Renovat Niyongabo is 22 years old and comes from Mwaro, a region up-country where 99% of the Burundian tea is grown. While his roots are rural, his aspirations could be considered cosmopolitan. Renovat sees the great need for the Batwa to know about technology and have access to current information so that they will have the knowledge necessary for advancement. This is the reason he is pursuing his studies in Information Technology at Gasenyi Municipal College in Bujumbura, the capital city of Burundi.
Renovat dreams of establishing a school to educate other Batwa in technological skills. He wants all Batwa children to benefit from his own learning about the tools that are available now. In this way, he hopes to combat ignorance and pass along knowledge that will enable others to have a means of supporting themselves.
These dreams come from a deep place in Renovat’s heart. His own family lives an impoverished existence. He has, his entire life, lived in a temporary hut with his parents and three siblings. His father works hard, but still can only manage to bring food back to the family three times a week. As the oldest child, Renovat always looks for ways to assist his father and help provide for the family. He remained diligent in school, hoping this would be a way to work himself out of poverty and bring relief to his family and community.
This August, the chief of this small village was offered the opportunity to identify one student in his community to participate in the Batwa Education Project. The chief chose Renovat, which is an answer to his many prayers for a path to provide for his family. Renovat reports that he has never lived in such a nice home or been given the chance to learn in such a supportive environment. He is so excited to learn – and now he has food each day, a dry place to store his books, electricity for late night study sessions and a mattress to get a good nights sleep each night. He is so grateful and intends to make his family and village proud.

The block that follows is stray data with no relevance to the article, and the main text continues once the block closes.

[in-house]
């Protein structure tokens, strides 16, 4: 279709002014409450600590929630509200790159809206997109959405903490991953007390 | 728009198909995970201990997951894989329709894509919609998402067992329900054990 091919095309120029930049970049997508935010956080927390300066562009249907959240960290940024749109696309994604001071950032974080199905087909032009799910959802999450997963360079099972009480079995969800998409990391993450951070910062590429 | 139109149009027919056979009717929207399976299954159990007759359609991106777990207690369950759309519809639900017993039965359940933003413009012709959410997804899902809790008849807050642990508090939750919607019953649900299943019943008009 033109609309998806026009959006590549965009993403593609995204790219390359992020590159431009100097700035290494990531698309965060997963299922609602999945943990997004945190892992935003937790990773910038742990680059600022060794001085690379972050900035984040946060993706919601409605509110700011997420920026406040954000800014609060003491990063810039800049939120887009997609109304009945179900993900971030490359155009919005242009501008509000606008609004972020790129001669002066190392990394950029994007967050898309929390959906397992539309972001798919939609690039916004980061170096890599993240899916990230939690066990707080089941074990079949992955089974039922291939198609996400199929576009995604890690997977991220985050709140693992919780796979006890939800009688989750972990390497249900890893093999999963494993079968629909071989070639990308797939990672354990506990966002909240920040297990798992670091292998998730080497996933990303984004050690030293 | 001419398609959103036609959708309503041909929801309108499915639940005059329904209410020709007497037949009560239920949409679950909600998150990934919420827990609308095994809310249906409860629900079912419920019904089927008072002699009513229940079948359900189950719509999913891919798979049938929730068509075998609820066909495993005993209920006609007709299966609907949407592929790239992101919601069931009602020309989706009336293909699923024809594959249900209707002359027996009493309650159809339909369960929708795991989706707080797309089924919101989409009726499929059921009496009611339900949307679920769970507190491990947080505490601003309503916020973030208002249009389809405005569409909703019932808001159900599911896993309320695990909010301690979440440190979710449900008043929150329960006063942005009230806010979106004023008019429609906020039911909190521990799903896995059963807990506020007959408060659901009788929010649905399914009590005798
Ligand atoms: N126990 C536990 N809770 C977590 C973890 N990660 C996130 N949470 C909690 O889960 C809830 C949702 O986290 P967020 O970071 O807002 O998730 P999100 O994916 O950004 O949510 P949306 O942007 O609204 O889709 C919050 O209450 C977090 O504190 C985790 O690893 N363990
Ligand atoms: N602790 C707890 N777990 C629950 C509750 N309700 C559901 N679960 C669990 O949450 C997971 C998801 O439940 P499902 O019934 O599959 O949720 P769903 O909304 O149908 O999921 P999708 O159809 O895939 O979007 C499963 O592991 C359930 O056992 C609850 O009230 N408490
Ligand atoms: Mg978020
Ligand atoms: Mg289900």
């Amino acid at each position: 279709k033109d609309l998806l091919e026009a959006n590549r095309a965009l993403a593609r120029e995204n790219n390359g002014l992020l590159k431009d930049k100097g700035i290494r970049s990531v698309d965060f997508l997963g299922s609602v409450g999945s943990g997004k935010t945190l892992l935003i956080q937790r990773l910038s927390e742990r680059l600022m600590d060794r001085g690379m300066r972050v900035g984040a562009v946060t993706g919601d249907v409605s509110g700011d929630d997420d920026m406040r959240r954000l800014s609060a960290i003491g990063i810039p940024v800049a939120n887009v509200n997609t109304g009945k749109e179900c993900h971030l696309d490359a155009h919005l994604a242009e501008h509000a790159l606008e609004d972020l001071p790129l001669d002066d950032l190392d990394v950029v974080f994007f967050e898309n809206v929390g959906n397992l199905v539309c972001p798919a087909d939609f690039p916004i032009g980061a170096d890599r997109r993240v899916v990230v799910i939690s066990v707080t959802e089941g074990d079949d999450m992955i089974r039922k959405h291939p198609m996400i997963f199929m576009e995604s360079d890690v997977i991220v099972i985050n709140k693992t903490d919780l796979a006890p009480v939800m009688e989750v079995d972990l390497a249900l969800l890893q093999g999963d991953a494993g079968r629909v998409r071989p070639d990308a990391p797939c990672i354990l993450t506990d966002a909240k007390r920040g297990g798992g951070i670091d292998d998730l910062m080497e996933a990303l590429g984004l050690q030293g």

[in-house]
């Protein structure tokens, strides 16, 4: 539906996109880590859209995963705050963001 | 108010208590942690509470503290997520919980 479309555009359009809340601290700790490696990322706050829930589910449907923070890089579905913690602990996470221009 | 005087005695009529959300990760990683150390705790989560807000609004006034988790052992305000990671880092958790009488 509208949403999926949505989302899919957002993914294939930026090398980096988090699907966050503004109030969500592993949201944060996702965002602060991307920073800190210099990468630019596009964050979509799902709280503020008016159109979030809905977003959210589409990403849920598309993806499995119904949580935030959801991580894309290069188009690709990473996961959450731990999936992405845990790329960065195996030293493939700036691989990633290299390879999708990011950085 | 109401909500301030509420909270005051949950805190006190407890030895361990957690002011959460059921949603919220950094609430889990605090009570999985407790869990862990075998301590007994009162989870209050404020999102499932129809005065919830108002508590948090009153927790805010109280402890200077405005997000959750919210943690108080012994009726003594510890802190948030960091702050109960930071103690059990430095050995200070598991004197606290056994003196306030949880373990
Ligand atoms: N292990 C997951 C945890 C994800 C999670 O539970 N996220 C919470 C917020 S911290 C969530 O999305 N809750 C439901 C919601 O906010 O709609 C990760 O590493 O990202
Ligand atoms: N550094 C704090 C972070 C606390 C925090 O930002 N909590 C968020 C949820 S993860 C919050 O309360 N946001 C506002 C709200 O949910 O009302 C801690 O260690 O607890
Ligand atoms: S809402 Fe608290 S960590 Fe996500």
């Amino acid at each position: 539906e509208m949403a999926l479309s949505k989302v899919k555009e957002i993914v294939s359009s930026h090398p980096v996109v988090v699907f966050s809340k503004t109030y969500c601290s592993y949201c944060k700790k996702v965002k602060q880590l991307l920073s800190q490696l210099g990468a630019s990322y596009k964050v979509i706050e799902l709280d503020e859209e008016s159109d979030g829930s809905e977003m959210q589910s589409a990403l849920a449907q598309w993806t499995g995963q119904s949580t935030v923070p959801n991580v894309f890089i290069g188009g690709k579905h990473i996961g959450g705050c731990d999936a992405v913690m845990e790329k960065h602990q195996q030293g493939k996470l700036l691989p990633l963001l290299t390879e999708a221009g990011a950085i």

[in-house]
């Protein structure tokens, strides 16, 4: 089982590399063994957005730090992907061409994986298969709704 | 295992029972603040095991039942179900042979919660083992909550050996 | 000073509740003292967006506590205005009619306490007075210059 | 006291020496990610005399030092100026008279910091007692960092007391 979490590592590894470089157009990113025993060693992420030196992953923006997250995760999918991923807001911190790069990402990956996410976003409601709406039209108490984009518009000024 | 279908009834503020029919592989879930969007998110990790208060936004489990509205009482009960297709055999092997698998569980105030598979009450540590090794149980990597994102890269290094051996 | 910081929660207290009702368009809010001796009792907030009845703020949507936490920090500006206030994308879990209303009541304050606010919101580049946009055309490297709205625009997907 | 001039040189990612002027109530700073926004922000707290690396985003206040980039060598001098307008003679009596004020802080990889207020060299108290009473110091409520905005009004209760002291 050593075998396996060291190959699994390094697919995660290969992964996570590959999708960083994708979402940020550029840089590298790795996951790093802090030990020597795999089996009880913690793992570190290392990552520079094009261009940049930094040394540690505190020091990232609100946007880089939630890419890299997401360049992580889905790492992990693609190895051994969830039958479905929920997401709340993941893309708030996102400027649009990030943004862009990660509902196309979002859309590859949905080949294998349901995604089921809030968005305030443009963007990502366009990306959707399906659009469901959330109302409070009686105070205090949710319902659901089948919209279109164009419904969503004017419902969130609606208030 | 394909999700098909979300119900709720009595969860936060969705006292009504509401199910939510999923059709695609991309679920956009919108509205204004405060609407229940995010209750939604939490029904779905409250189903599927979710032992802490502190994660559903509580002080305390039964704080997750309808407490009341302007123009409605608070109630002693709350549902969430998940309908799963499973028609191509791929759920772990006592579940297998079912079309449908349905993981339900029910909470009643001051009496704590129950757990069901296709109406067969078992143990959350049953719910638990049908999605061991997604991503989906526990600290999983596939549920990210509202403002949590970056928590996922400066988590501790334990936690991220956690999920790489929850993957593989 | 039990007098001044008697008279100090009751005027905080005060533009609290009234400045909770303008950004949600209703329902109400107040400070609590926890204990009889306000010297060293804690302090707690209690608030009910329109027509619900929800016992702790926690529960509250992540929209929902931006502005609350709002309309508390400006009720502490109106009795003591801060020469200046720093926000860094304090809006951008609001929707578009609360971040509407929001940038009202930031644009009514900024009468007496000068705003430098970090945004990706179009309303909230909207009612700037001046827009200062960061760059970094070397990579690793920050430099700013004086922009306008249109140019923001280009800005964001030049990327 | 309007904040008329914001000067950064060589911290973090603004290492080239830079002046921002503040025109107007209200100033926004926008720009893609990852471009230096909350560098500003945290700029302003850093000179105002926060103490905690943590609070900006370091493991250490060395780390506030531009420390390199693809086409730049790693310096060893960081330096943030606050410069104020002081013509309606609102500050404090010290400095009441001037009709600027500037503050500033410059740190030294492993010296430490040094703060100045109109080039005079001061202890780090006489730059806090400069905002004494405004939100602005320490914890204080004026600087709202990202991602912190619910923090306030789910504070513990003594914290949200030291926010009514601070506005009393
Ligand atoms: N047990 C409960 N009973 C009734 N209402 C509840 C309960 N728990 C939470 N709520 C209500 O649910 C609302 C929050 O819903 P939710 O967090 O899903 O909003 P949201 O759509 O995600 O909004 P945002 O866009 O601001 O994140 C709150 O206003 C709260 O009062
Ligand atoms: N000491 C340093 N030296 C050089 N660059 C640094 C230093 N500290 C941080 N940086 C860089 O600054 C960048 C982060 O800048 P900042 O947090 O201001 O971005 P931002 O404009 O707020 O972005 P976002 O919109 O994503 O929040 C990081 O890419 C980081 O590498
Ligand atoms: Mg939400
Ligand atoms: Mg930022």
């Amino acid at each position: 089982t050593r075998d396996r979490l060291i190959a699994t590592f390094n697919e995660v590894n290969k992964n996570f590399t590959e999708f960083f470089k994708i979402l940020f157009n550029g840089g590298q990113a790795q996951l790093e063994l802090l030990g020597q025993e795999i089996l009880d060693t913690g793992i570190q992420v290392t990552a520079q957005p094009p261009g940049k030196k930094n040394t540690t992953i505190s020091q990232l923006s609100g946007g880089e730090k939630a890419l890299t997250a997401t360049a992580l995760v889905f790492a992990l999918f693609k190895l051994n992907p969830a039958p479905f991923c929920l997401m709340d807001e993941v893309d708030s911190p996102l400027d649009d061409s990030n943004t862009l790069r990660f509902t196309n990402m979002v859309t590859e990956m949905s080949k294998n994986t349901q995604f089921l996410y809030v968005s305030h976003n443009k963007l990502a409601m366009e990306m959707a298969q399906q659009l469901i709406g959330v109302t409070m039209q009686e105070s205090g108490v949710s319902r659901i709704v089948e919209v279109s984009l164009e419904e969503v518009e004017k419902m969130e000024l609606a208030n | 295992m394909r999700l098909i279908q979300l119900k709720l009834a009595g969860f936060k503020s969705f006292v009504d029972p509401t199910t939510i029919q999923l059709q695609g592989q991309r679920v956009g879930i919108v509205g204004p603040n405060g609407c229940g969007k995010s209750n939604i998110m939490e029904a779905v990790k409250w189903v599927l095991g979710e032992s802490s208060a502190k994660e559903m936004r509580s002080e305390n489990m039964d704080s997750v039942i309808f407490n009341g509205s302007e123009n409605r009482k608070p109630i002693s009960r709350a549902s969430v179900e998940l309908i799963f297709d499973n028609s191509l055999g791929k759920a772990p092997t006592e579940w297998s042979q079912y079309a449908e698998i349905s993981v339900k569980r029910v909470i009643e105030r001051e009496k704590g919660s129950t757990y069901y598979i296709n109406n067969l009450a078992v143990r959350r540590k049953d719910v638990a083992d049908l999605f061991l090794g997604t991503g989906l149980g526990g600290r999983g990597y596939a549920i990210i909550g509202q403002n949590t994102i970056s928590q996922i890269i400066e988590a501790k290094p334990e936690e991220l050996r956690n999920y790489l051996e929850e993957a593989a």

He does dream of owning his own plot of land, building a home for his family and contributing to the Batwa community. He is confident that being conversant in the IT world will allow him the opportunity to make a difference in his world.
The Batwa live, all too often, in dire conditions. They know what it is to be on the edge, to experience the soul-shredding of destitution. Yet, they demonstrate this deep truth that those who know how to mourn, know how to dance.
Christy Jones is a tenured teacher on sabbatical in Burundi. She lives in Bujumbura and has befriended the Batwa students in the Community For Burundi home. She spends a few days a week with them conducting English classes, at the request of the Batwa Committee who want their students to have every opportunity to advance in their education. So Christy, who knows no Kirundi and a scant bit of French, walks to their home to offer her language and teaching talents. She often takes a translator to assist in the communication necessary for learning, but she seems to always have compassion as her companion when she walks across the threshold of their home.
She shares of a recent visit to the Batwa students. She walked over to see the students in their new home and welcome them. While she was with them, they couldn’t help but ask about when their English lessons would begin. So an impromptu lesson emerged as they sat in the front room of the house. It was more a time for Christy to access their current understanding of English, but they were so excited to be trying their greetings and vocabulary out with their new teacher and friend. Apparently there was a good bit of confusion and laughing during that first session together.
When it was time for Christy to leave the house, she began to make her way to the door. But the this handful of students slowed her pace with an invitation – ‘can we sing for you?’ She wouldn’t dare resist such an offer… so they began to sing for her. Christy described the song as the most joyful sound she ever heard, such perfect harmony and full-bodied sound coming from these new friends. She shared how hard it was to contain the tears that such deep beauty provoked in her heart. All she did was share a bit of her language and time – but the students saw more. They felt her embrace and promise of friendship; they saw how she recognized their potential and her growing confidence in them. And they had to respond; they had to give a gift. So they sang a song that she could carry home in her heart, a song that she hummed on her walk down the dusty road home and ever since.
Apparently, those who have mourned and been despised also know how to sing.